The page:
I was very poor at the end of this last month. One of the things I really admire about the Peace Corps is the mandate to live like a local. (see this article). I’m glad we get paid so little. I could do with less. I certainly believe that it is good for the soul to have financial hardships. According to my taxes, I have been below the poverty line for the past six years (Shout out to President Obama for the nice ‘economic boost’ this last tax season, it was very much needed). I have had financial problems and debt concerns but at the very end of the day, I am ok. I have what I need, my basics are covered and I have some very good people that will be there for me when I truly cannot make it (which has happened before). And even in the Peace Corps, when it looks dismal to try and live off of USD 50 for two weeks, I know I will be ok. I’m not trying to say some life-altering epiphany I have had about poverty. I guess I’m trying to recognize my own pretentiousness in my claims about being poor. While I believe there are good life lessons to learn from having very little and being forced to scrimp and save (didn’t my parents say that those first 10 years when they had five kids and barely anything to live off of were their best years?), I do know that I’ve not experienced poverty, only the state of just being so so poor.
I’ve been working on something new recently. It is not a mystery that people living with HIV face a lot of challenges. ARVs, although life-saving, can be very hard on the body. There are a host of harsh long-term effects caused by a life-long regime of taking ARVs. In Botswana, there is a whole slew of children born to HIV+ mothers before the advent of Prevention of Mother to Child Transmission (PMTCT) treatment and were subsequently born with HIV. Those children are now coming to be teenagers. There is a decided gap in services when it comes to supporting those now teens with HIV. Support to continue adhering to their strict drug regime, support to make responsible lifestyle choices and support to not be ashamed. To live freely with being positive. The clinic and the social work office has teamed up to try and address the lack of services. Our thoughts, so far, are to create a peer support network for teens living with HIV. We are still in the planning stages. But its a project I am very excited about! There is a model that has been used in many parts of Botswana called ‘Teen Club.’ It is sponsored by the Botswana-Baylor Clinic Center of Excellence. It’s a pretty impressive model. Look it up www.botswanateenclub.wordpress.com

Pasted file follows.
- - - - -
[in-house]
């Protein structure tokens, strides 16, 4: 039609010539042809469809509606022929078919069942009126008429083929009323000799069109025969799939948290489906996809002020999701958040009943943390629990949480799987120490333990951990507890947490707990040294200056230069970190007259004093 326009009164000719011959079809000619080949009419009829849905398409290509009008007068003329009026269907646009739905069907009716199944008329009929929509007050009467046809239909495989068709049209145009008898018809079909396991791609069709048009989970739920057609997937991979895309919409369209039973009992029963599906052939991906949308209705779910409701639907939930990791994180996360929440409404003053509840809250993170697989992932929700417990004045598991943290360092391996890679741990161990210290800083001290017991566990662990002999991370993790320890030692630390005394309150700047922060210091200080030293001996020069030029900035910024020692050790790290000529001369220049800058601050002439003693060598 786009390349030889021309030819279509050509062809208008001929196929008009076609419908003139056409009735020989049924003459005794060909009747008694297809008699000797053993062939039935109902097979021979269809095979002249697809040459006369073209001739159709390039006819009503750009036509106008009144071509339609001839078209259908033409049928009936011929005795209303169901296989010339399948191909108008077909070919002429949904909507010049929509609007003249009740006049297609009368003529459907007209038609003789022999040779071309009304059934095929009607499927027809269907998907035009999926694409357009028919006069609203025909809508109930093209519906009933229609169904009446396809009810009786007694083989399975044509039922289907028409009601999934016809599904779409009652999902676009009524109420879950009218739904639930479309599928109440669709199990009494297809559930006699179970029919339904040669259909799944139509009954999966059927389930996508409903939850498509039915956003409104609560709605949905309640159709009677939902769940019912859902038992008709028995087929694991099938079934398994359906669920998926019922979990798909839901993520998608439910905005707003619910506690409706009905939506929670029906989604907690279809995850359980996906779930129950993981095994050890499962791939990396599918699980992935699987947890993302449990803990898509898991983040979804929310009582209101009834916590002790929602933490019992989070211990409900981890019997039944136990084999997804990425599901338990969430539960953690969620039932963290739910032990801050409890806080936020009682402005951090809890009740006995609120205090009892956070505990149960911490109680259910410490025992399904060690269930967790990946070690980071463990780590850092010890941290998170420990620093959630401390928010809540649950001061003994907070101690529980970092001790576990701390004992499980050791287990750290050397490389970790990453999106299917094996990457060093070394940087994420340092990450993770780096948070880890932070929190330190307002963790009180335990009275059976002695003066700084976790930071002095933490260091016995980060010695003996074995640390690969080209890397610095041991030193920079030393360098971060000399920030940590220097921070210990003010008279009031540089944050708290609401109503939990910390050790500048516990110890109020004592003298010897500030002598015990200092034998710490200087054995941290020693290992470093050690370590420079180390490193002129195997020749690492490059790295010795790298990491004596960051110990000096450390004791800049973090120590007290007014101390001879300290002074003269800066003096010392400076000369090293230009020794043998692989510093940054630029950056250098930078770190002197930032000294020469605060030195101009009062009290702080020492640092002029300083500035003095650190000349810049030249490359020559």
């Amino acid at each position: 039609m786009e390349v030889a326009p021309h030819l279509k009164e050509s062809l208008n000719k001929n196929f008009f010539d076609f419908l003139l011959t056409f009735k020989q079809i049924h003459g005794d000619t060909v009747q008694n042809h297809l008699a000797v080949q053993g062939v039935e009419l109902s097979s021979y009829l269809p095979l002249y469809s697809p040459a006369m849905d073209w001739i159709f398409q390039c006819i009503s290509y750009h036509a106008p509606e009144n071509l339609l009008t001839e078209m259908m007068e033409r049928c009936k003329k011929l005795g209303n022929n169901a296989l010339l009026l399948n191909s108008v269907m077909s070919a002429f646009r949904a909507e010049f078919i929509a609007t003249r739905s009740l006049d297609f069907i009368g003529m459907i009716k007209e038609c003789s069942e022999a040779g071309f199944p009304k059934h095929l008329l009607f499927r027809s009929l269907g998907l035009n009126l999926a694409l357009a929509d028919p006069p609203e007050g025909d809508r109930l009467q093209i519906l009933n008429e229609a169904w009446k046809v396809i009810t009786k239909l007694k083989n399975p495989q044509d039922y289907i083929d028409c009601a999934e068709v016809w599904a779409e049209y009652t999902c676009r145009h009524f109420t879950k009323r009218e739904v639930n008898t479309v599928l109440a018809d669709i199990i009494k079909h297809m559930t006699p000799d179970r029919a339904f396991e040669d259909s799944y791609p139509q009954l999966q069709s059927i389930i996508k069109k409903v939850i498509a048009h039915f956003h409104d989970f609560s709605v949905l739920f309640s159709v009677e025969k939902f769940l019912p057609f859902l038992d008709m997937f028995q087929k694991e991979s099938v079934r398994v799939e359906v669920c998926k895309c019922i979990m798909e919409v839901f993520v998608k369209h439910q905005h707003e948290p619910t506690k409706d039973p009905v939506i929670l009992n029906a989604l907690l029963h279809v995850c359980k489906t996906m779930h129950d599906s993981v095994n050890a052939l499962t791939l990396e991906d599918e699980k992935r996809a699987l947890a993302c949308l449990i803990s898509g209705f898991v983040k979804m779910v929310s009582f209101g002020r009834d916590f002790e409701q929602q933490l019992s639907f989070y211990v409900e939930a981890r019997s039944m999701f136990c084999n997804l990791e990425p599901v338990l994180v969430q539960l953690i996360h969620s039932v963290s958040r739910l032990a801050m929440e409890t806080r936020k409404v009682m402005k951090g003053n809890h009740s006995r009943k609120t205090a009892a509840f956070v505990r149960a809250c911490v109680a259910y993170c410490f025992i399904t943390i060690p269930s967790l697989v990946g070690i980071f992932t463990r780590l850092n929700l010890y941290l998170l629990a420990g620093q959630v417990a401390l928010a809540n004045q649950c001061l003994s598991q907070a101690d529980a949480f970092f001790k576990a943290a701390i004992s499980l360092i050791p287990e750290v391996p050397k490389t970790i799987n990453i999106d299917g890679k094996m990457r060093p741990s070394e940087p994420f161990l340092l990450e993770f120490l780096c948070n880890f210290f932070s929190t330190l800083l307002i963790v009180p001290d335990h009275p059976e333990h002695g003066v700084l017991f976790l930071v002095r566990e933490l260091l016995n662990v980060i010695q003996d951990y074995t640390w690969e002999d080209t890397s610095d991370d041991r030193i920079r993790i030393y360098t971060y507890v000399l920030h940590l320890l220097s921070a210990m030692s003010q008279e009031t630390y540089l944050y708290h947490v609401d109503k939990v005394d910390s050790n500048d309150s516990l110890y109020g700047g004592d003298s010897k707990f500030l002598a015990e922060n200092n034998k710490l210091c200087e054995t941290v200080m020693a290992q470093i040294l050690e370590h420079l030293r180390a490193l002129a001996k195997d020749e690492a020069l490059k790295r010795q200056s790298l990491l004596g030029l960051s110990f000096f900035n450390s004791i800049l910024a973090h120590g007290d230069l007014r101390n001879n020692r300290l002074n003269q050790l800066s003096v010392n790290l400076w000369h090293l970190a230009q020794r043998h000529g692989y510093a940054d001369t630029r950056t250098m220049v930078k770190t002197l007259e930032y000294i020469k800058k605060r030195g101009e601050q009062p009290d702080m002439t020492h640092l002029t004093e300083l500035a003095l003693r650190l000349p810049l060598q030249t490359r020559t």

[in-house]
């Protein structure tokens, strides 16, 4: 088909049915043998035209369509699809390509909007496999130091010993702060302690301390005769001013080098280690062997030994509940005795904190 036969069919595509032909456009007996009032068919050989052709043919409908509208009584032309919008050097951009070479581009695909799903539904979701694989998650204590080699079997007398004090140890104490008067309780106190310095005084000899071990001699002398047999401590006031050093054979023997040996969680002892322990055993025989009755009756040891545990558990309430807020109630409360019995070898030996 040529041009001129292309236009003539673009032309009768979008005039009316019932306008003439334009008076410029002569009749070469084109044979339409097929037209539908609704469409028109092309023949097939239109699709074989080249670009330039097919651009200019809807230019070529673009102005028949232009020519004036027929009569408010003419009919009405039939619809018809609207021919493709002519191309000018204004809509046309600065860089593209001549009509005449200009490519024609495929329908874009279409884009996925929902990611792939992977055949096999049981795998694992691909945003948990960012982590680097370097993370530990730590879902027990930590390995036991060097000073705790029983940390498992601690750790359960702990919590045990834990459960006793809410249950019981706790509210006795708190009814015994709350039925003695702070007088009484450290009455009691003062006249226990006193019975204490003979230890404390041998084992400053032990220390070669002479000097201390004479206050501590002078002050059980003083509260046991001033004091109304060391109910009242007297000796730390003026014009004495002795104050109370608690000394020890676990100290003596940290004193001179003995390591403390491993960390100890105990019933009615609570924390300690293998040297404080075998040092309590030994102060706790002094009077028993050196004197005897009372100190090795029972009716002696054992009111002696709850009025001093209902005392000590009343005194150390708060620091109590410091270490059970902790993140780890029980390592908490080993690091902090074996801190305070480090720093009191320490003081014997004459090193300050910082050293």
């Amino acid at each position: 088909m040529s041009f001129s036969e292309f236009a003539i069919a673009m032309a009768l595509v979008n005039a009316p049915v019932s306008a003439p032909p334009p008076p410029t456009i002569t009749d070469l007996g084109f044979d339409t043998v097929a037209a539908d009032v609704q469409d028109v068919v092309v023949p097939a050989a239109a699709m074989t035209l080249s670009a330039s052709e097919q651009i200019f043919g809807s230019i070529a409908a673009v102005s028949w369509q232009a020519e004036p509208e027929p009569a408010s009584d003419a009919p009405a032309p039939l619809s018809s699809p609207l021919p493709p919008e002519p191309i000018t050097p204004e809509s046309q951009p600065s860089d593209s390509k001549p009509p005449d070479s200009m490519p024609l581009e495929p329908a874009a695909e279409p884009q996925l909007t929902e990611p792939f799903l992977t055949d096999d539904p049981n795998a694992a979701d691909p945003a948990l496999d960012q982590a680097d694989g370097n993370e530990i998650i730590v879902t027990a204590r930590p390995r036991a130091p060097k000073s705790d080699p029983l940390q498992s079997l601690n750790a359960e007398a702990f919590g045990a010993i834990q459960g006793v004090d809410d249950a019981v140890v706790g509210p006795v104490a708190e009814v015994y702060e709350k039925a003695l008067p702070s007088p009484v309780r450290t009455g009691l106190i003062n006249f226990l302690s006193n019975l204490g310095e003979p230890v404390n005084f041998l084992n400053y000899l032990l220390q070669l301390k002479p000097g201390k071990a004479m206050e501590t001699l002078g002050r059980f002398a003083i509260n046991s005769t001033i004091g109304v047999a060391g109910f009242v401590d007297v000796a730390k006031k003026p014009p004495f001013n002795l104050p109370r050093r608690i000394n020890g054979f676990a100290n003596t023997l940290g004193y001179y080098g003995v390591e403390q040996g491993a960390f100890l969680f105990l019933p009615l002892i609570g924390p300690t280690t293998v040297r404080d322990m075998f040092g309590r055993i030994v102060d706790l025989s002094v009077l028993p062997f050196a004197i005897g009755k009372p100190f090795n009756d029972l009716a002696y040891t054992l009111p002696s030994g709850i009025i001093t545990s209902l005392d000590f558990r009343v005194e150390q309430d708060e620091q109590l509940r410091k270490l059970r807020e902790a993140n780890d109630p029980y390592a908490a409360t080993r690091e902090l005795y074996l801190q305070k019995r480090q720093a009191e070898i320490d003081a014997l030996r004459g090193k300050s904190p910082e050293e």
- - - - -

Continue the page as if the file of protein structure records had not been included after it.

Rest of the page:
I decided to apply for graduate programs before the January deadline. I overdosed on grad searching this week and I am feeling a bit overwhelmed. I vacillate between feelings very confident to feeling completely under qualified. Do you think members of admission committees look at prospective candidate’s blogs? I’m the only Sydney Lambson out there, and I am very easy to find.
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